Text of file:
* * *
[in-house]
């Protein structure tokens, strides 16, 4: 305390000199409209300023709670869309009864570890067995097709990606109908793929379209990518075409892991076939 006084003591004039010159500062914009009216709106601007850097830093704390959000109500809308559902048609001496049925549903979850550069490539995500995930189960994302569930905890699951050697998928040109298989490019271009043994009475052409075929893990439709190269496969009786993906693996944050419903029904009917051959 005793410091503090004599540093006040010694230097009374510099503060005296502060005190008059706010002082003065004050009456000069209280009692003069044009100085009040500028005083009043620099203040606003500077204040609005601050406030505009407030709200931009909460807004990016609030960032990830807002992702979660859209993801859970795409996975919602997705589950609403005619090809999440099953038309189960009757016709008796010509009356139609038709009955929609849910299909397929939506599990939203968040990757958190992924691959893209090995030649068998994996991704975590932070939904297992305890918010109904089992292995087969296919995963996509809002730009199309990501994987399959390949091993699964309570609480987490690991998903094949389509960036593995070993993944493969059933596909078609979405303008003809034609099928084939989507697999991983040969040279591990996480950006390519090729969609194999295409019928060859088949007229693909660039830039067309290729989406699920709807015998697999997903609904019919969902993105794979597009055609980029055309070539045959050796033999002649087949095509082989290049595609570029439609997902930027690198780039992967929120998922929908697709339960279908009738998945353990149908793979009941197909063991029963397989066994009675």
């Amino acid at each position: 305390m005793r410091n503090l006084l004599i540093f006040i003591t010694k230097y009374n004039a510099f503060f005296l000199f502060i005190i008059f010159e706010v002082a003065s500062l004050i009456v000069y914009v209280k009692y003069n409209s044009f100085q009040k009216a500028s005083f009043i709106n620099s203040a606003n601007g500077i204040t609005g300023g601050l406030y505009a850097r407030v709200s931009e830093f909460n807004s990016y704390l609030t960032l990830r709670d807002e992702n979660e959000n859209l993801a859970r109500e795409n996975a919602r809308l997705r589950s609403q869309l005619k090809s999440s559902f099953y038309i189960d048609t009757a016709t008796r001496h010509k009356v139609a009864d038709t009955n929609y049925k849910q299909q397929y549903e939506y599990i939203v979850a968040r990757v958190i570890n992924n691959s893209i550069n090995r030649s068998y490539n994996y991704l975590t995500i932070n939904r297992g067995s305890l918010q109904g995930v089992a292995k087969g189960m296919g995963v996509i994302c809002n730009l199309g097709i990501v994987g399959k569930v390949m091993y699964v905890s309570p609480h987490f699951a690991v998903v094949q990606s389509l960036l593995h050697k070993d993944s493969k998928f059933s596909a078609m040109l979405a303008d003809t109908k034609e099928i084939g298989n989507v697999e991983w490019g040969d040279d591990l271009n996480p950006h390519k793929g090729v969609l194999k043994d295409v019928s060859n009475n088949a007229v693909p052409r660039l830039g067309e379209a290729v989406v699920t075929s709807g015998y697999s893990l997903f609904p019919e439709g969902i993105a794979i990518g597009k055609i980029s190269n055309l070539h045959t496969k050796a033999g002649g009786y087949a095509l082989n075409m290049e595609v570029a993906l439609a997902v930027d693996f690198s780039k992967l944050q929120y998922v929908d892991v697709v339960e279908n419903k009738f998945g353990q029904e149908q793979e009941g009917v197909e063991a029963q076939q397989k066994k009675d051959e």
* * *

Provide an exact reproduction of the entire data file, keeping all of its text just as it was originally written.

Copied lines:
[in-house]
């Protein structure tokens, strides 16, 4: 305390000199409209300023709670869309009864570890067995097709990606109908793929379209990518075409892991076939 006084003591004039010159500062914009009216709106601007850097830093704390959000109500809308559902048609001496049925549903979850550069490539995500995930189960994302569930905890699951050697998928040109298989490019271009043994009475052409075929893990439709190269496969009786993906693996944050419903029904009917051959 005793410091503090004599540093006040010694230097009374510099503060005296502060005190008059706010002082003065004050009456000069209280009692003069044009100085009040500028005083009043620099203040606003500077204040609005601050406030505009407030709200931009909460807004990016609030960032990830807002992702979660859209993801859970795409996975919602997705589950609403005619090809999440099953038309189960009757016709008796010509009356139609038709009955929609849910299909397929939506599990939203968040990757958190992924691959893209090995030649068998994996991704975590932070939904297992305890918010109904089992292995087969296919995963996509809002730009199309990501994987399959390949091993699964309570609480987490690991998903094949389509960036593995070993993944493969059933596909078609979405303008003809034609099928084939989507697999991983040969040279591990996480950006390519090729969609194999295409019928060859088949007229693909660039830039067309290729989406699920709807015998697999997903609904019919969902993105794979597009055609980029055309070539045959050796033999002649087949095509082989290049595609570029439609997902930027690198780039992967929120998922929908697709339960279908009738998945353990149908793979009941197909063991029963397989066994009675």
């Amino acid at each position: 305390m005793r410091n503090l006084l004599i540093f006040i003591t010694k230097y009374n004039a510099f503060f005296l000199f502060i005190i008059f010159e706010v002082a003065s500062l004050i009456v000069y914009v209280k009692y003069n409209s044009f100085q009040k009216a500028s005083f009043i709106n620099s203040a606003n601007g500077i204040t609005g300023g601050l406030y505009a850097r407030v709200s931009e830093f909460n807004s990016y704390l609030t960032l990830r709670d807002e992702n979660e959000n859209l993801a859970r109500e795409n996975a919602r809308l997705r589950s609403q869309l005619k090809s999440s559902f099953y038309i189960d048609t009757a016709t008796r001496h010509k009356v139609a009864d038709t009955n929609y049925k849910q299909q397929y549903e939506y599990i939203v979850a968040r990757v958190i570890n992924n691959s893209i550069n090995r030649s068998y490539n994996y991704l975590t995500i932070n939904r297992g067995s305890l918010q109904g995930v089992a292995k087969g189960m296919g995963v996509i994302c809002n730009l199309g097709i990501v994987g399959k569930v390949m091993y699964v905890s309570p609480h987490f699951a690991v998903v094949q990606s389509l960036l593995h050697k070993d993944s493969k998928f059933s596909a078609m040109l979405a303008d003809t109908k034609e099928i084939g298989n989507v697999e991983w490019g040969d040279d591990l271009n996480p950006h390519k793929g090729v969609l194999k043994d295409v019928s060859n009475n088949a007229v693909p052409r660039l830039g067309e379209a290729v989406v699920t075929s709807g015998y697999s893990l997903f609904p019919e439709g969902i993105a794979i990518g597009k055609i980029s190269n055309l070539h045959t496969k050796a033999g002649g009786y087949a095509l082989n075409m290049e595609v570029a993906l439609a997902v930027d693996f690198s780039k992967l944050q929120y998922v929908d892991v697709v339960e279908n419903k009738f998945g353990q029904e149908q793979e009941g009917v197909e063991a029963q076939q397989k066994k009675d051959e």